Here are the top news, trends, and analysis investors need to start their trading day:

1. Wall Street will start the week lower after Friday’s rally

Traders operate on the floor of the New York Stock Exchange (NYSE) in New York City on October 15, 2021.

Spencer Platt | Getty Images

Dow futures fell more than 150 points Monday on a busy week for corporate earnings on a backdrop of rising US oil prices and rising bond yields. The Dow component Disney also put pressure on the broader market, losing more than 2% in the premarket after Barclays downgraded the stock from overweight to the same weight as it cited concerns about a significant slowdown in growth for the Disney + streaming service. The Dow Jones Industrial Average, S&P 500, and Nasdaq rebounded on Friday and throughout last week.

  • The flood of profits pauses on Monday, but picks up again on Tuesday with coverage from Netflix, Johnson & Johnson, United Airlines and Procter & Gamble.
  • So far, according to data from FactSet, 41 S&P 500 companies have delivered third quarter results, 80% of which have exceeded EPS expectations.
  • Taking into account the previously published estimates and estimates for the rest, third quarter earnings growth would be 30%, the third highest quarterly earnings growth rate for S&P 500 companies since 2010.
  • The Dow was less than 1% from its record high on August 16. The S&P 500 was nearly 1.5% off its record high on September 2nd. The Nasdaq has traded at 3.1% since its record close on September 7th.

2. WTI exceeds $ 83 per barrel; Bond yields rise

US oil prices, as measured by West Texas Intermediate crude oil, rose another 1% to top $ 83 a barrel, their highest level since October 2014. Behind the rise is an ongoing recovery in demand as Covid-weakened business picks up. and so high, of course, gas and coal prices encourage the switch to heating oil and diesel in power generation. WTI had risen three sessions in a row, up 3.7% last week for the eighth positive week in a row, the best weekly winning streak in May 2015.

The 10-year US Treasury yield rose again towards 1.62% earlier in the week. Before this level was exceeded at the beginning of the month, it was the last time in June. The 10-year yield, which is contrary to price, was increased on Friday after data showed US retail sales rose 0.7% in September, versus an expected 0.2% decline. Industrial production numbers for September will be released at 9:15 a.m. ET, with estimates calling for a 0.2% increase after a 0.4% increase in August.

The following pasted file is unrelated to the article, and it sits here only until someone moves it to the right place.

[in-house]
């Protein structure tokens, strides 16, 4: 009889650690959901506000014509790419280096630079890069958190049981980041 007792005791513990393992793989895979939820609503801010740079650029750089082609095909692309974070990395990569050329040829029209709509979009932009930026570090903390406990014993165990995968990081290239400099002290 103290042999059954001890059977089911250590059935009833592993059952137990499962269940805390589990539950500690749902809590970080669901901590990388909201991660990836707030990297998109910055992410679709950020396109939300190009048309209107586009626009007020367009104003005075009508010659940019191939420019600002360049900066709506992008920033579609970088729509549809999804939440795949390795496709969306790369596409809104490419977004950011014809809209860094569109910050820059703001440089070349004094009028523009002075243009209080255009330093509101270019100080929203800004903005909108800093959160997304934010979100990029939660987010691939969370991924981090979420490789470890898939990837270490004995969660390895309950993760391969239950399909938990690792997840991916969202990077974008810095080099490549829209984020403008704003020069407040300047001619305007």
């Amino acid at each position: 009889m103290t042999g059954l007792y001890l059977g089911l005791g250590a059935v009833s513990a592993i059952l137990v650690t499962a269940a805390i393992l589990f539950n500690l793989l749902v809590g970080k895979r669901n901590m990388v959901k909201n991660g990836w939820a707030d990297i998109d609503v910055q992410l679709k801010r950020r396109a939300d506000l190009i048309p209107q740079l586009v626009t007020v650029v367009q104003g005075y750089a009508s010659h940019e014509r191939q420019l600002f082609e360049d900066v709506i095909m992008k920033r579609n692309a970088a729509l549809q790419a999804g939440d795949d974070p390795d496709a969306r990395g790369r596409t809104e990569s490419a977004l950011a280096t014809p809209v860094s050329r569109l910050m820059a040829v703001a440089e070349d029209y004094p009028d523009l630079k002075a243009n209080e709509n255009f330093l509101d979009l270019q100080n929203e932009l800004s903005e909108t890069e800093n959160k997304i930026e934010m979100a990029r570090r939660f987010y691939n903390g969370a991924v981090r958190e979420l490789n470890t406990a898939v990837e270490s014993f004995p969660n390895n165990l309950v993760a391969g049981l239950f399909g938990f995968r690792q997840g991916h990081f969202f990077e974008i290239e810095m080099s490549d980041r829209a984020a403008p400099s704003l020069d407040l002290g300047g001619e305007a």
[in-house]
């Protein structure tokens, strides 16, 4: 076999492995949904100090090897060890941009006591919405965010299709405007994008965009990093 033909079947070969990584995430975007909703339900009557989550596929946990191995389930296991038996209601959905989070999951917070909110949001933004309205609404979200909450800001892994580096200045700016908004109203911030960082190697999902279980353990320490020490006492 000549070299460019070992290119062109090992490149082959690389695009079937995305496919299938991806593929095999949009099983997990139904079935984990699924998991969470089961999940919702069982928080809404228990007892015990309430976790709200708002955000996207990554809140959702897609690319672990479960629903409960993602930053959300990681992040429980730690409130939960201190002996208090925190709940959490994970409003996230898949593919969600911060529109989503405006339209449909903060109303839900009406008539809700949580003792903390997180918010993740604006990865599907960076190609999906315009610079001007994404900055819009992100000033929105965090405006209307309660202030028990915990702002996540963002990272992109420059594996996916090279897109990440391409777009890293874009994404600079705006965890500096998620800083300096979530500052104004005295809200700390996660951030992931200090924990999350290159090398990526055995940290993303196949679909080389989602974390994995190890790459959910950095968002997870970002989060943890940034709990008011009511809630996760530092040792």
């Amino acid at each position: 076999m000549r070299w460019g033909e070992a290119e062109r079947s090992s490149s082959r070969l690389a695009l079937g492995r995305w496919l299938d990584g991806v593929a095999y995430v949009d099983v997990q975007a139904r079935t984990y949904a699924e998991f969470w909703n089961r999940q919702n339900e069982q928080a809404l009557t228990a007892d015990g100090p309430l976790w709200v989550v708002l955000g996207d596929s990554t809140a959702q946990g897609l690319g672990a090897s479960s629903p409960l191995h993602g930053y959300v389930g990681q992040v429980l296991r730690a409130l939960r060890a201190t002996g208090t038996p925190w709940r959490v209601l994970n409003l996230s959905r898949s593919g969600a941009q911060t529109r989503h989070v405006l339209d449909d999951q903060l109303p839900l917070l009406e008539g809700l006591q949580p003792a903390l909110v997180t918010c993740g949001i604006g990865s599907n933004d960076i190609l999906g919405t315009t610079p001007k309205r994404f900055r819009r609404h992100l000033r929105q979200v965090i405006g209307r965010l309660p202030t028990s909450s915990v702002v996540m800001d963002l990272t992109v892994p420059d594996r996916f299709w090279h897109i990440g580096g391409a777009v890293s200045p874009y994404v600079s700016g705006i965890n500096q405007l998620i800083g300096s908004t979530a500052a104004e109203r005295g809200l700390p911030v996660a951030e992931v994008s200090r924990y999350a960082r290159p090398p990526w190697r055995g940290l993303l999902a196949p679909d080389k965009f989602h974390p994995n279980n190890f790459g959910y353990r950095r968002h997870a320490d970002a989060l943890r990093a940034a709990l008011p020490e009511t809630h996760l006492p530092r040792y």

3.China’s GDP disappoints, Q3 growth slows to 4.9%

Many factories had to stop production at the end of September as a rise in coal prices and a power shortage caused local authorities to abruptly cut off electricity. In August, the struggles of giant developer China Evergrande came to the fore. Moody’s estimates that real estate and related industries account for about a quarter of China’s GDP.

4. According to ProShares, Bitcoin ETF will debut on Tuesday

Bitcoin on display.

Chesnot | Getty Images

Bitcoin crept near its all-time high in April near $ 65,000 and rose about 1.5% to more than $ 61,000 early Monday before heading lower. An ETF from ProShares, which tracks the Bitcoin futures market, will trade on the NYSE on Tuesday under the ticker BITO, the company confirmed. The world’s largest digital currency hit a six-month high of over $ 60,000 on Friday in anticipation of ETFs launch. After breaking its record in April, Bitcoin, known for its volatility, collapsed and even traded below $ 29,000 in June before rebounding.

5. Apple is likely to complete the transformation of its MacBook range

2020 MacBook Air with M1 chip

Todd Haselton | CNBC

Apple is holding a launch event on Monday to announce new products, including likely a redesigned MacBook Pro. The company has a chance to get its Macs going ahead of the holiday season, especially as it is expected to announce more computers that run on its own chips instead of Intel’s processors. Last month, Apple announced and subsequently released new iPhones, iPads, and Apple Watches, making Macs the main remaining line of products that wasn’t updated this fall. Apple is also likely to announce a release date for macOS Monterey, the latest version of Mac software that was announced in June but not officially released yet.

– Reuters contributed to this report. Follow the whole market like a pro on CNBC Pro. Get the latest on the pandemic with coronavirus coverage from CNBC.